MINNEAPOLIS - At a ceremony held Oct. 19 in front of a large crowd of journalists and University of Minnesota supporters, the Shakopee Mdewakanton Sioux Community announced a $12.5 million gift to the university. SMSC Chairman Stanley R. Crooks and University President Robert Bruininks made the joint announcement at Williams Arena on the U of M Minneapolis campus overlooking the construction site. With this donation, the SMSC has donated $109 million over the past 10 years to Indian tribes and charitable organizations.
Ten million dollars will support the construction of TCF Bank Stadium, with $2.5 million going into a matching endowment fund, creating a $5 million endowment to provide scholarships for students. The $10 million stadium gift is the largest private gift ever donated to Golden Gopher Athletics. The gift will fund the stadium's west plaza, which will be designed to exhibit and celebrate the history, presence and cultural contributions of all 11 Indian tribes in Minnesota.
At a private meeting before the announcement, the check for the stadium was presented to Bruininks by Crooks. The two met along with SMSC Vice Chairman Glynn A. Crooks, SMSC Tribal Administrator Bill Rudnicki and University of Minnesota Foundation President and CEO Gerald Fischer to discuss the gift. The scholarship endowment was the major topic of discussion, with Crooks expressing his desire to see the scholarships open to all students in need, not just American Indian students, though Native preference would be honored.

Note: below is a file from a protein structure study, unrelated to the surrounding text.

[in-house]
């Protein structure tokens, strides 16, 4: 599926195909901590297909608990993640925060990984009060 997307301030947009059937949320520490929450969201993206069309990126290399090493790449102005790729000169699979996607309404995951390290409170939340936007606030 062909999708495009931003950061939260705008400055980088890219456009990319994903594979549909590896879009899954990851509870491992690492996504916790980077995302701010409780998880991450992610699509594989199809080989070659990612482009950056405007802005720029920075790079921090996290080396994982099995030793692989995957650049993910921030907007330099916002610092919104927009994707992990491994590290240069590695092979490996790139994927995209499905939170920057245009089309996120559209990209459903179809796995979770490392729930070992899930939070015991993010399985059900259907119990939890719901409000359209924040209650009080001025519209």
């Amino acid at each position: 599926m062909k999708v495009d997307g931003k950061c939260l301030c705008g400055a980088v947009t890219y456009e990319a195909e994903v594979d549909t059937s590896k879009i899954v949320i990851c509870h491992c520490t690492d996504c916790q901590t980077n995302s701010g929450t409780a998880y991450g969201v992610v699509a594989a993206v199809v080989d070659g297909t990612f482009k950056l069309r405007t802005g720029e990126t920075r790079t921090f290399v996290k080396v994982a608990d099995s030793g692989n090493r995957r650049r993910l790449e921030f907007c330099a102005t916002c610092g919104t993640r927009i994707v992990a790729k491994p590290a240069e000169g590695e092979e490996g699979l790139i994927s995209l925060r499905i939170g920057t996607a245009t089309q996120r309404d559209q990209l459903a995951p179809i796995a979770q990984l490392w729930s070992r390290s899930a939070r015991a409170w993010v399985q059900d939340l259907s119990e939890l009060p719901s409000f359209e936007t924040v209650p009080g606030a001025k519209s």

''We thought it important to support this cause as a way to encourage a better understanding of the history and role of Indians in Minnesota. The U of M is a fine institution of higher learning, and what better place to promote the role of Indians in this state. The endowment will provide opportunities for more Indian students to seek out a college education at the university so that they can better serve their tribal communities. We need Indian doctors, lawyers, teachers, accountants and leaders to help Indian people be self-sufficient,'' Crooks said.
''The Dakota people, the Shakopee Mdewakanton Sioux Community, and all tribes in Minnesota have traditions that extend back thousands of years,'' said Bruininks. ''This gift will tangibly link those traditions with new, shared traditions that we will celebrate and enjoy together, further enriching the legacy of TCF Bank Stadium.''
In recognition of the significance of the gift, both the west hospitality plaza, which is the largest and most central plaza for the stadium, and the scholarship will be named in honor of the SMSC.
TCF Bank Stadium, which is scheduled to open in the fall of 2009, is being funded in part by $86 million in private gifts and sponsorships. With the SMSC gift, the total amount raised is $73 million, with $13 million left to be raised.